Instant Magic

Yesterday afternoon, I caught up for a coffee with Andrew Parker.  After a wide-ranging and enjoyable discussion about app ecosystems and tech policy, we talked a bit about speed.  This post (which I’ll keep short, in its own spirit) is about why speed is so important, awesome, and magical.

I wrote recently about reinventing the home row, and specifically about Brewster and Cue, two apps that I think have a lot of potential.  As it happens, in both cases, my primary frustration is that they’re not fast enough.  In both cases, what I want is “instant magic” — fire it up, get straight to what I want to do, and bam!

Speed is important everywhere, but it’s extra extra important in apps that I fire up often, and for short periods of time.  In the case of Brewster, it’s to find someone — quickly — and contact them.  In the case of Cue, it’s to find out what’s next in my day.  In the case of Foursquare, it’s to quickly check in wherever I am.  In all of these cases, I’m just hopping into the app for a second, to do one quick thing, and hopping out.  Many times a day.  When this happens quickly, my heart is warmed with web awesome.  When I find myself waiting for these apps to launch or load data, my blood pressure rises and I curse technology’s crushing grip on my life.

In talking about this with Andrew, he pointed me to CloudMagic, an app that creates a search index across your cloud services, like Gmail, Google Docs, and Twitter.  CloudMagic’s slogan is “Find stuff in a second” and the first testimonial, from TechCrunch, is “It’s really, really, really fast”.  And boy, is it.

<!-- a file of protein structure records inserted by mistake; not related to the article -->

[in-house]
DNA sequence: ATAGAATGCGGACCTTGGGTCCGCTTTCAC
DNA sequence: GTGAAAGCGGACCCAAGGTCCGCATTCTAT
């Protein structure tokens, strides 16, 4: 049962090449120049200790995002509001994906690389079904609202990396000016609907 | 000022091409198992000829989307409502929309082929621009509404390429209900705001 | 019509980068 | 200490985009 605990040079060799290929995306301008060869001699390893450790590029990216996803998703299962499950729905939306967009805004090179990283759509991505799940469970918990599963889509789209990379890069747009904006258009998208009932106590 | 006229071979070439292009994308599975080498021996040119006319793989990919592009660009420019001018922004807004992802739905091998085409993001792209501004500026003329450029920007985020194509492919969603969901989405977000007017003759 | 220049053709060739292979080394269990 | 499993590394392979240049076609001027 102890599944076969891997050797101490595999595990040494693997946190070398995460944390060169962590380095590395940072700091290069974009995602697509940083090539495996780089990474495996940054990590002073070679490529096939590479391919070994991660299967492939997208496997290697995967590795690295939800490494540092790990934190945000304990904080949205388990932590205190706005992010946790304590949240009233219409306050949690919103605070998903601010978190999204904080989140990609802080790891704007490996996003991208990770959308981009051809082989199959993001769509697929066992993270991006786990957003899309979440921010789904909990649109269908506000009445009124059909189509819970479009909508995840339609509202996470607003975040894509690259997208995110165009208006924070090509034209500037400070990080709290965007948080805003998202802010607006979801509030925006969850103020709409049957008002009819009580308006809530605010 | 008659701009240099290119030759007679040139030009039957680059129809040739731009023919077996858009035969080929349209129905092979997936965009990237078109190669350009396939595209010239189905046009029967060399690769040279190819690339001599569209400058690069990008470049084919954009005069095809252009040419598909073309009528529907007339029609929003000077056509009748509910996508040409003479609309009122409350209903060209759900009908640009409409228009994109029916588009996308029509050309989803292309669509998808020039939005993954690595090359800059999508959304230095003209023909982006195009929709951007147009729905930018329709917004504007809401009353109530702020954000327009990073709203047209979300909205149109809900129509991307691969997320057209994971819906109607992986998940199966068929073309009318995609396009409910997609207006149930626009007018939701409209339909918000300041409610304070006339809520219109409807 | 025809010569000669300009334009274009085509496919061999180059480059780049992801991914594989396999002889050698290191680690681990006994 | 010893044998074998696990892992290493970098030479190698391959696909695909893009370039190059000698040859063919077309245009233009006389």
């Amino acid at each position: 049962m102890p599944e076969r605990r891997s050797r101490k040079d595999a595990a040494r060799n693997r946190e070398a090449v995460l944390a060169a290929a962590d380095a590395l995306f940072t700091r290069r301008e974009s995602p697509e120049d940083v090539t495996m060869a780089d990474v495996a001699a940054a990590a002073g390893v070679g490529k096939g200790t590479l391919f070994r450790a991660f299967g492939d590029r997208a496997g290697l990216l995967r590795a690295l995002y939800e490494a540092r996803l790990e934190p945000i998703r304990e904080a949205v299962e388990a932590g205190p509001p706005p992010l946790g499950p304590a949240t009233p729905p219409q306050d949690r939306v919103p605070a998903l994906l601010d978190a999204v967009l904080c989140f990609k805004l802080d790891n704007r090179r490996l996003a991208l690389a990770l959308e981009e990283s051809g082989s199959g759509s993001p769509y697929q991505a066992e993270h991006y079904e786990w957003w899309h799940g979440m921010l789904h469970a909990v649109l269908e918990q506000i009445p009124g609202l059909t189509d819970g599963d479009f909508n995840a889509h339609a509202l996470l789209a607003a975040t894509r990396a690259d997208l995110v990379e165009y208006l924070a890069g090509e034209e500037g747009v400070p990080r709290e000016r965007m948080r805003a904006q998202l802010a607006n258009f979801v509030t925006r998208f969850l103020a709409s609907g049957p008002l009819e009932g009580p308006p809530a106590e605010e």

Within seconds of installing CloudMagic, I was flying through it — popping it open, searching for something, finding it, and hopping off to the thing I was looking for. Warm happiness filled my body instantly.  After using the app for 1 minute, I moved it to the home screen on my phone.  After installing the browser button, it’s first in my list.

Greplin, the precursor to Cue, provided the exact same functionality as CloudMagic (across many more services, in fact), but much less quickly.  I would check it every once in a while, just to explore what it could find, but it didn’t jump into my life immediately the way CloudMagic did.  The difference — the magic — is speed.

Thinking about other places where speed has made a difference for me, the one that stands out is Quicksilver for mac.  It’s another “launcher” app – and I having used it for years now, I can’t bring myself to use a computer that doesn’t have it.  I can’t imagine living without it.

Launcher apps, like Quicksilver, CloudMagic, and Brewster, have the potential to use speed to takes this workflow:

Thought -> Find the thing -> Do it

and (in the best case) remove the second step.  They have the ability to bring me from Thought -> Do instantly, and that’s a great feeling.

Speed is the killer feature, the thing that makes it magic.